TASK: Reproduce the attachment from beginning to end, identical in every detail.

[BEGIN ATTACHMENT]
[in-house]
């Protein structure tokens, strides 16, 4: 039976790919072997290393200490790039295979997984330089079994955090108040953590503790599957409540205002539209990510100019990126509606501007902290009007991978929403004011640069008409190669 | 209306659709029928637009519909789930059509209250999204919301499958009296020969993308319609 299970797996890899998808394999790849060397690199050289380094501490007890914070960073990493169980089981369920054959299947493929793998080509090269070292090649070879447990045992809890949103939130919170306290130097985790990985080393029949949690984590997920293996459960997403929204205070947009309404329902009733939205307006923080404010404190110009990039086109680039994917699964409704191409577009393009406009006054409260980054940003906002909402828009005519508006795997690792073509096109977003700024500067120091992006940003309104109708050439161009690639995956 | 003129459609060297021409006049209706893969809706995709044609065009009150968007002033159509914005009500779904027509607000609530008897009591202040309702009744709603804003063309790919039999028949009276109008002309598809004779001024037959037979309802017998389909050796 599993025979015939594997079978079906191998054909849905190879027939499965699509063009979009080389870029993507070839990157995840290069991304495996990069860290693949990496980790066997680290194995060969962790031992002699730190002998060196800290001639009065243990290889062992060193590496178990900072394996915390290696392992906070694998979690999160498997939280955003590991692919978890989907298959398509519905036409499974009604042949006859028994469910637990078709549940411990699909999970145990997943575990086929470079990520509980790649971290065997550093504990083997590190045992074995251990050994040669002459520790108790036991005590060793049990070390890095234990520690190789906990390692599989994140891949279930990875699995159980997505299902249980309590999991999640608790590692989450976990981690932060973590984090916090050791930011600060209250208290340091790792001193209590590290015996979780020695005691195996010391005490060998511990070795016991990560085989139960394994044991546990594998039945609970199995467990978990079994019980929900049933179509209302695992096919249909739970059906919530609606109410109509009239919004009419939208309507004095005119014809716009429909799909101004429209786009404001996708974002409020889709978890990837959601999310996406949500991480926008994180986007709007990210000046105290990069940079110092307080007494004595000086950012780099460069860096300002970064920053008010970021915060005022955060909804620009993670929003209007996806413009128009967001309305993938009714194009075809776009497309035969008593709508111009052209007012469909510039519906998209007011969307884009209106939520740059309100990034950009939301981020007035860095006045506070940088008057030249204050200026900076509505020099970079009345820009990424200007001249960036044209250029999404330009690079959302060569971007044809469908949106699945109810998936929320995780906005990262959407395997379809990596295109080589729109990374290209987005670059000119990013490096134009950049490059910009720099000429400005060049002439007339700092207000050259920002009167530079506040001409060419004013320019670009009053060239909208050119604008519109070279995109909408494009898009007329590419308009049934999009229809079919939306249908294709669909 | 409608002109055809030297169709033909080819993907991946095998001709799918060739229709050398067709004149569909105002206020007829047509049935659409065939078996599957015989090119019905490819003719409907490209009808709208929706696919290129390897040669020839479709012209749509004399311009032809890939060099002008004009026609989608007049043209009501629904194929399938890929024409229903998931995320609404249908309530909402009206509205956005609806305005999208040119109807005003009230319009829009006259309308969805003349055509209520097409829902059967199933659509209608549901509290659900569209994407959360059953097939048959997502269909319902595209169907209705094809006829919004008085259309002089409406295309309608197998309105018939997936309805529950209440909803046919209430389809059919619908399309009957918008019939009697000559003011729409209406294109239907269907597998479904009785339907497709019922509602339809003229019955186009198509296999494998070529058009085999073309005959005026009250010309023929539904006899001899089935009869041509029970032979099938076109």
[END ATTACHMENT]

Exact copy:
[in-house]
């Protein structure tokens, strides 16, 4: 039976790919072997290393200490790039295979997984330089079994955090108040953590503790599957409540205002539209990510100019990126509606501007902290009007991978929403004011640069008409190669 | 209306659709029928637009519909789930059509209250999204919301499958009296020969993308319609 299970797996890899998808394999790849060397690199050289380094501490007890914070960073990493169980089981369920054959299947493929793998080509090269070292090649070879447990045992809890949103939130919170306290130097985790990985080393029949949690984590997920293996459960997403929204205070947009309404329902009733939205307006923080404010404190110009990039086109680039994917699964409704191409577009393009406009006054409260980054940003906002909402828009005519508006795997690792073509096109977003700024500067120091992006940003309104109708050439161009690639995956 | 003129459609060297021409006049209706893969809706995709044609065009009150968007002033159509914005009500779904027509607000609530008897009591202040309702009744709603804003063309790919039999028949009276109008002309598809004779001024037959037979309802017998389909050796 599993025979015939594997079978079906191998054909849905190879027939499965699509063009979009080389870029993507070839990157995840290069991304495996990069860290693949990496980790066997680290194995060969962790031992002699730190002998060196800290001639009065243990290889062992060193590496178990900072394996915390290696392992906070694998979690999160498997939280955003590991692919978890989907298959398509519905036409499974009604042949006859028994469910637990078709549940411990699909999970145990997943575990086929470079990520509980790649971290065997550093504990083997590190045992074995251990050994040669002459520790108790036991005590060793049990070390890095234990520690190789906990390692599989994140891949279930990875699995159980997505299902249980309590999991999640608790590692989450976990981690932060973590984090916090050791930011600060209250208290340091790792001193209590590290015996979780020695005691195996010391005490060998511990070795016991990560085989139960394994044991546990594998039945609970199995467990978990079994019980929900049933179509209302695992096919249909739970059906919530609606109410109509009239919004009419939208309507004095005119014809716009429909799909101004429209786009404001996708974002409020889709978890990837959601999310996406949500991480926008994180986007709007990210000046105290990069940079110092307080007494004595000086950012780099460069860096300002970064920053008010970021915060005022955060909804620009993670929003209007996806413009128009967001309305993938009714194009075809776009497309035969008593709508111009052209007012469909510039519906998209007011969307884009209106939520740059309100990034950009939301981020007035860095006045506070940088008057030249204050200026900076509505020099970079009345820009990424200007001249960036044209250029999404330009690079959302060569971007044809469908949106699945109810998936929320995780906005990262959407395997379809990596295109080589729109990374290209987005670059000119990013490096134009950049490059910009720099000429400005060049002439007339700092207000050259920002009167530079506040001409060419004013320019670009009053060239909208050119604008519109070279995109909408494009898009007329590419308009049934999009229809079919939306249908294709669909 | 409608002109055809030297169709033909080819993907991946095998001709799918060739229709050398067709004149569909105002206020007829047509049935659409065939078996599957015989090119019905490819003719409907490209009808709208929706696919290129390897040669020839479709012209749509004399311009032809890939060099002008004009026609989608007049043209009501629904194929399938890929024409229903998931995320609404249908309530909402009206509205956005609806305005999208040119109807005003009230319009829009006259309308969805003349055509209520097409829902059967199933659509209608549901509290659900569209994407959360059953097939048959997502269909319902595209169907209705094809006829919004008085259309002089409406295309309608197998309105018939997936309805529950209440909803046919209430389809059919619908399309009957918008019939009697000559003011729409209406294109239907269907597998479904009785339907497709019922509602339809003229019955186009198509296999494998070529058009085999073309005959005026009250010309023929539904006899001899089935009869041509029970032979099938076109």